When I asked for a particular book so I could note a change I was making to the on-call instructions, someone handed it to me and just as quickly someone else took it away from me.
Then they proceeded to do exactly what I was going to do all the while telling me how I was supposed to make the change . . . even though I told them I knew how to do it.
It was a constant bombardment of noise and phone calls as the hours of 4 PM to 6 PM are the busiest of the day.
The only people who listened to me were the ones on the opposite end of the phone line.
Rational Thinking Only Works When You’re Awake
By the time I made it home, I was physically exhausted and emotionally battered.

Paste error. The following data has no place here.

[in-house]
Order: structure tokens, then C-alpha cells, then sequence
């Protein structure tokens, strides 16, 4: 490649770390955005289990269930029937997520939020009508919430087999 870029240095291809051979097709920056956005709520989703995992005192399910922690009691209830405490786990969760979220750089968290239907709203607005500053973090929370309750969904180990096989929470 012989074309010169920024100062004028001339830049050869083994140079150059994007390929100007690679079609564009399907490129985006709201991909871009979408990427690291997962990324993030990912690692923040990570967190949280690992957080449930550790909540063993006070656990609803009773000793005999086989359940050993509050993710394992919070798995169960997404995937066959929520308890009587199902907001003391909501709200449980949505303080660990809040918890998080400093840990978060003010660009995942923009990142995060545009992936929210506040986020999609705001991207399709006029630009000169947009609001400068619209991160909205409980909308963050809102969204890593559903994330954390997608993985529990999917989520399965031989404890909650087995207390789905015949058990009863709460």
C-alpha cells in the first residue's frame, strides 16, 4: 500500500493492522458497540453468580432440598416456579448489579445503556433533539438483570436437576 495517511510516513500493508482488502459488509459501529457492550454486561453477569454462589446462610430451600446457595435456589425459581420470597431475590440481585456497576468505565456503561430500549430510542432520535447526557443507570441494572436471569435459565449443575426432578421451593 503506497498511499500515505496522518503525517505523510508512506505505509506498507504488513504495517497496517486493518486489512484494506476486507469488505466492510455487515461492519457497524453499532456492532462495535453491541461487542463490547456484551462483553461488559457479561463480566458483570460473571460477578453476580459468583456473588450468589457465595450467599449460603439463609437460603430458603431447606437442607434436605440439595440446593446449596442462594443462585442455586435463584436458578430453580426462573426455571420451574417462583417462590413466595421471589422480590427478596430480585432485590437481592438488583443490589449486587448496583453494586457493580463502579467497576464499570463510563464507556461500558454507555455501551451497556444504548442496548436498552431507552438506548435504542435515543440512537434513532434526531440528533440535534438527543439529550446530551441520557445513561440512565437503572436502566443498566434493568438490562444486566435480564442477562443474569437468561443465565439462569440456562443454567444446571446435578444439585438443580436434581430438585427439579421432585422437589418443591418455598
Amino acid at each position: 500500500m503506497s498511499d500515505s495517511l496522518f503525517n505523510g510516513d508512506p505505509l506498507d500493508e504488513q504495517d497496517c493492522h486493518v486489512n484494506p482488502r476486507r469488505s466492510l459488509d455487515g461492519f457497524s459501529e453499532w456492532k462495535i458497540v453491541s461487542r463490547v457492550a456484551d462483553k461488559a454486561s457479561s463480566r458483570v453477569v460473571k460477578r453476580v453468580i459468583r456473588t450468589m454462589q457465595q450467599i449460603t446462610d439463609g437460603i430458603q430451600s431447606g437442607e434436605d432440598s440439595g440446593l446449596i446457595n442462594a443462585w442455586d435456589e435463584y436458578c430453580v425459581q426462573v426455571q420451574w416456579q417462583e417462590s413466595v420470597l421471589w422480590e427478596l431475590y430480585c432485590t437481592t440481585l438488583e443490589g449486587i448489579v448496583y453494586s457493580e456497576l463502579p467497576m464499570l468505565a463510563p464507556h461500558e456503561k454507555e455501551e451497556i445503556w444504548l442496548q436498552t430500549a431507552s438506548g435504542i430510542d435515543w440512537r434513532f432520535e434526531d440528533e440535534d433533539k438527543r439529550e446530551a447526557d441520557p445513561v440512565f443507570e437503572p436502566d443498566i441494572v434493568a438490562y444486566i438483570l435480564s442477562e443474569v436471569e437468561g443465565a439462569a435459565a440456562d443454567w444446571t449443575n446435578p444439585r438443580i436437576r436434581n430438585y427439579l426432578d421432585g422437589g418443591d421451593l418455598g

My self-esteem was in the toilet, and I wondered how I’d ever survive working second shift.
Logically I knew things would calm down.
Rationally I knew the overall situation was shockingly reminiscent of the environment in which I had grown up.
Realistically I knew I was no longer a child at the mercy of self-centered adults.
I knew what I had to do to be more comfortable going forward.
I knew what actions I’d have to take to stop multiple people from talking to me at the same time.
I knew I could handle my second night a lot better than the first because I knew what to expect.
As I addressed what had happened and planned for how to better manage my interactions with people, my self-esteem recovered.
Sleep came quickly that night.
So too did the anxiety attack that came on so fast that I was disoriented and not sure where I was or what was happening.